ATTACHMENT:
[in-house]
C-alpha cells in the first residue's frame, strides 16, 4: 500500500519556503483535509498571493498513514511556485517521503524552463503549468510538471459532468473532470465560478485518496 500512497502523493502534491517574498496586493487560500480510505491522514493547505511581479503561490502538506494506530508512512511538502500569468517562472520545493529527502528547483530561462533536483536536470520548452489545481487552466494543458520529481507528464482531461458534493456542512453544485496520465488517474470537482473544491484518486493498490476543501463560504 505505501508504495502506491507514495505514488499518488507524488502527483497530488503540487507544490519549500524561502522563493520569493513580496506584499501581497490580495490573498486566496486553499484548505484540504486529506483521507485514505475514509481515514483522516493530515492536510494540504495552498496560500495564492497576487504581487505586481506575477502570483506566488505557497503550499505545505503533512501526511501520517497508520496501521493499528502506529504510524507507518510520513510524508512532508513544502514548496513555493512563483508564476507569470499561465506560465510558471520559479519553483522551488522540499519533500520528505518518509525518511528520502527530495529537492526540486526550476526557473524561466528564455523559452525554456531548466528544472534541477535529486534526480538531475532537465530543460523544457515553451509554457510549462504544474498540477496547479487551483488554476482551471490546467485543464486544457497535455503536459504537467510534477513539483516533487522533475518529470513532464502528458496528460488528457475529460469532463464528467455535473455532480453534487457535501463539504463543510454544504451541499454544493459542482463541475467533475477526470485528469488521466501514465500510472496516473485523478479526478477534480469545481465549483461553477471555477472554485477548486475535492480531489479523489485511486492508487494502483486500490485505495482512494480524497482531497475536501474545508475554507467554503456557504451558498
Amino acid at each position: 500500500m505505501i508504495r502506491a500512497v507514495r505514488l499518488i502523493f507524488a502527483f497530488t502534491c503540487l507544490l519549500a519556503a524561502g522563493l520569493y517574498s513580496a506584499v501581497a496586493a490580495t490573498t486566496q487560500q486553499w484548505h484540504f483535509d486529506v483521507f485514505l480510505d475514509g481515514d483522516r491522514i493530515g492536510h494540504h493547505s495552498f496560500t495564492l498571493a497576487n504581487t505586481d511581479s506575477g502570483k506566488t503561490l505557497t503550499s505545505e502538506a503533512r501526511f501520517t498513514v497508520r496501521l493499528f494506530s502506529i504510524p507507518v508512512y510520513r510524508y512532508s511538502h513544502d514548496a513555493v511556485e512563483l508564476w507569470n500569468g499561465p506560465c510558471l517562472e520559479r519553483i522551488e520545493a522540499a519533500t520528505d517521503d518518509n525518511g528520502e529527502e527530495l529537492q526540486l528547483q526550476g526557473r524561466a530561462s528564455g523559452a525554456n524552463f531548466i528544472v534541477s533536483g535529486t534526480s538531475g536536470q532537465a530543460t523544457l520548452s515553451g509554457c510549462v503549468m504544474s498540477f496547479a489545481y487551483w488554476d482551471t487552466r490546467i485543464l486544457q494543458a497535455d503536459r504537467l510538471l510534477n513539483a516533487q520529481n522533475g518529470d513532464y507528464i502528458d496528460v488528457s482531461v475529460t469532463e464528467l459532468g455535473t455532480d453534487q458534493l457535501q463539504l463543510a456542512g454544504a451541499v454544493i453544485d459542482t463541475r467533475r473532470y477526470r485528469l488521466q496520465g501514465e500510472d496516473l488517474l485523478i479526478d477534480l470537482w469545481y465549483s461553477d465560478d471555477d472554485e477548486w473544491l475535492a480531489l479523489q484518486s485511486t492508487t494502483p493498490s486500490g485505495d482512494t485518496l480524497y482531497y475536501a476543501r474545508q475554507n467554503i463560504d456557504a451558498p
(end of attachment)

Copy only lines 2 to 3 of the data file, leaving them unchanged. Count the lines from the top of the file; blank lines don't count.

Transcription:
C-alpha cells in the first residue's frame, strides 16, 4: 500500500519556503483535509498571493498513514511556485517521503524552463503549468510538471459532468473532470465560478485518496 500512497502523493502534491517574498496586493487560500480510505491522514493547505511581479503561490502538506494506530508512512511538502500569468517562472520545493529527502528547483530561462533536483536536470520548452489545481487552466494543458520529481507528464482531461458534493456542512453544485496520465488517474470537482473544491484518486493498490476543501463560504 505505501508504495502506491507514495505514488499518488507524488502527483497530488503540487507544490519549500524561502522563493520569493513580496506584499501581497490580495490573498486566496486553499484548505484540504486529506483521507485514505475514509481515514483522516493530515492536510494540504495552498496560500495564492497576487504581487505586481506575477502570483506566488505557497503550499505545505503533512501526511501520517497508520496501521493499528502506529504510524507507518510520513510524508512532508513544502514548496513555493512563483508564476507569470499561465506560465510558471520559479519553483522551488522540499519533500520528505518518509525518511528520502527530495529537492526540486526550476526557473524561466528564455523559452525554456531548466528544472534541477535529486534526480538531475532537465530543460523544457515553451509554457510549462504544474498540477496547479487551483488554476482551471490546467485543464486544457497535455503536459504537467510534477513539483516533487522533475518529470513532464502528458496528460488528457475529460469532463464528467455535473455532480453534487457535501463539504463543510454544504451541499454544493459542482463541475467533475477526470485528469488521466501514465500510472496516473485523478479526478477534480469545481465549483461553477471555477472554485477548486475535492480531489479523489485511486492508487494502483486500490485505495482512494480524497482531497475536501474545508475554507467554503456557504451558498
Amino acid at each position: 500500500m505505501i508504495r502506491a500512497v507514495r505514488l499518488i502523493f507524488a502527483f497530488t502534491c503540487l507544490l519549500a519556503a524561502g522563493l520569493y517574498s513580496a506584499v501581497a496586493a490580495t490573498t486566496q487560500q486553499w484548505h484540504f483535509d486529506v483521507f485514505l480510505d475514509g481515514d483522516r491522514i493530515g492536510h494540504h493547505s495552498f496560500t495564492l498571493a497576487n504581487t505586481d511581479s506575477g502570483k506566488t503561490l505557497t503550499s505545505e502538506a503533512r501526511f501520517t498513514v497508520r496501521l493499528f494506530s502506529i504510524p507507518v508512512y510520513r510524508y512532508s511538502h513544502d514548496a513555493v511556485e512563483l508564476w507569470n500569468g499561465p506560465c510558471l517562472e520559479r519553483i522551488e520545493a522540499a519533500t520528505d517521503d518518509n525518511g528520502e529527502e527530495l529537492q526540486l528547483q526550476g526557473r524561466a530561462s528564455g523559452a525554456n524552463f531548466i528544472v534541477s533536483g535529486t534526480s538531475g536536470q532537465a530543460t523544457l520548452s515553451g509554457c510549462v503549468m504544474s498540477f496547479a489545481y487551483w488554476d482551471t487552466r490546467i485543464l486544457q494543458a497535455d503536459r504537467l510538471l510534477n513539483a516533487q520529481n522533475g518529470d513532464y507528464i502528458d496528460v488528457s482531461v475529460t469532463e464528467l459532468g455535473t455532480d453534487q458534493l457535501q463539504l463543510a456542512g454544504a451541499v454544493i453544485d459542482t463541475r467533475r473532470y477526470r485528469l488521466q496520465g501514465e500510472d496516473l488517474l485523478i479526478d477534480l470537482w469545481y465549483s461553477d465560478d471555477d472554485e477548486w473544491l475535492a480531489l479523489q484518486s485511486t492508487t494502483p493498490s486500490g485505495d482512494t485518496l480524497y482531497y475536501a476543501r474545508q475554507n467554503i463560504d456557504a451558498p